CD149: Fossil Fuel Foxes

Exxon Mobil’s CEO is now the Secretary of State. The Koch Brothers’ Congressman is the CIA Director. We’ve already seen signs that the Trump Administration and the fossil fuel industry are merging. In this episode, hear the highlights of the confirmation hearings of the two men now most responsible for environmental law enforcement in the United States: Secretary of the Interior Ryan Zinke and Administrator of the Environmental Protection Agency Scott Pruitt. Will they protect the environment from the fossil fuel industry or did President Trump appoint foxes to guard the henhouse?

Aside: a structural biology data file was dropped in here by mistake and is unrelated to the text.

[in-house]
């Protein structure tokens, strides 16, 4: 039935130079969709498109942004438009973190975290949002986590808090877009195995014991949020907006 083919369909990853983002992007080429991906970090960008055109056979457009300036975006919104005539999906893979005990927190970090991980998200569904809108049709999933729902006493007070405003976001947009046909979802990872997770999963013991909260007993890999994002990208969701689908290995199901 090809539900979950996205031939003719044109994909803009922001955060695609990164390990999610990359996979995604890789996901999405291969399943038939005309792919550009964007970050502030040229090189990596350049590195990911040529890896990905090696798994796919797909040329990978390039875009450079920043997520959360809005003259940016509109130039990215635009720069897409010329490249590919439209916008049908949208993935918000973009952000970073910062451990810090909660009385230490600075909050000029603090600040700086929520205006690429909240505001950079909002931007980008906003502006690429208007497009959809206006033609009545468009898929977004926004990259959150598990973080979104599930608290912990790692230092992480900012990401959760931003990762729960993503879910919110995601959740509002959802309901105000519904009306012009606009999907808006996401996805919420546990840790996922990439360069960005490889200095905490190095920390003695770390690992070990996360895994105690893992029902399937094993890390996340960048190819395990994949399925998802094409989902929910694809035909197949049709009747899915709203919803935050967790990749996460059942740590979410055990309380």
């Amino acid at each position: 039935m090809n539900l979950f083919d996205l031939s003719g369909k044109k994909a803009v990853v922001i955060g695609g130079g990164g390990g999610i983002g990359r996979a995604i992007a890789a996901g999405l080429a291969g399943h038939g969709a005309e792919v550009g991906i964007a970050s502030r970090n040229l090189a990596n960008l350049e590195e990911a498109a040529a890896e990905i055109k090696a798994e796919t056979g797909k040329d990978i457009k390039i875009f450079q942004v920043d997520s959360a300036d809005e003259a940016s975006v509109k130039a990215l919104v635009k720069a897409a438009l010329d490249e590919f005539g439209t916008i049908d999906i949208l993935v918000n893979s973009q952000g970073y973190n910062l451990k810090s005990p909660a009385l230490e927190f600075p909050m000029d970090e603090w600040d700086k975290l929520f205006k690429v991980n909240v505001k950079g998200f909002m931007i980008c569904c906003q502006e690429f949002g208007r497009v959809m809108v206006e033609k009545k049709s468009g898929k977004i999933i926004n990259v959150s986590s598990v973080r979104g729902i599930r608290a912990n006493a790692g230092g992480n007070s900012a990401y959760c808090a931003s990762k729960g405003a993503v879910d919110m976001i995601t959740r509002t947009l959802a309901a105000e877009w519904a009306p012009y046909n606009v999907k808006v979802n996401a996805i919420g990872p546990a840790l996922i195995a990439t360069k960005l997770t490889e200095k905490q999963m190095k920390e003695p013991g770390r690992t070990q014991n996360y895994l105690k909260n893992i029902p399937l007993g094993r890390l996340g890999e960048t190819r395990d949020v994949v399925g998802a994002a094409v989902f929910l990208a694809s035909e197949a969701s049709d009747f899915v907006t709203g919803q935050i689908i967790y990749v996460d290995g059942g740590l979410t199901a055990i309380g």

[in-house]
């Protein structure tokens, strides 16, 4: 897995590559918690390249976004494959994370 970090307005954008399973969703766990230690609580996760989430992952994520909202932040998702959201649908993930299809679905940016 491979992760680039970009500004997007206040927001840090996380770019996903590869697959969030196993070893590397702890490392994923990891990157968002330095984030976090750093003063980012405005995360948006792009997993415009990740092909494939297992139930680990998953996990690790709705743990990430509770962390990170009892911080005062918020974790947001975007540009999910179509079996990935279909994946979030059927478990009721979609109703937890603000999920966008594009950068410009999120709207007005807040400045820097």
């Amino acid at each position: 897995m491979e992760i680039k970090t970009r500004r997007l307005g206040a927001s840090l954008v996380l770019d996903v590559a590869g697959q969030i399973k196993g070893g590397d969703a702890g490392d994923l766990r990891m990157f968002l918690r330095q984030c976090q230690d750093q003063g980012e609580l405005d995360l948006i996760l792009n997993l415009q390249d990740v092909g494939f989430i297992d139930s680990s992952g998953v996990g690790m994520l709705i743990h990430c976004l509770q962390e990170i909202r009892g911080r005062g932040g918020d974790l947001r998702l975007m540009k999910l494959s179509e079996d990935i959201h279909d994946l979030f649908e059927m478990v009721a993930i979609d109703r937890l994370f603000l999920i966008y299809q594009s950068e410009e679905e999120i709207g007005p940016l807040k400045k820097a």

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Hearing: Interior Secretary Confirmation – Ryan Zinke, Senate Energy and Natural Resources Committee, January 17, 2017.

Timestamps & Transcripts

Part 1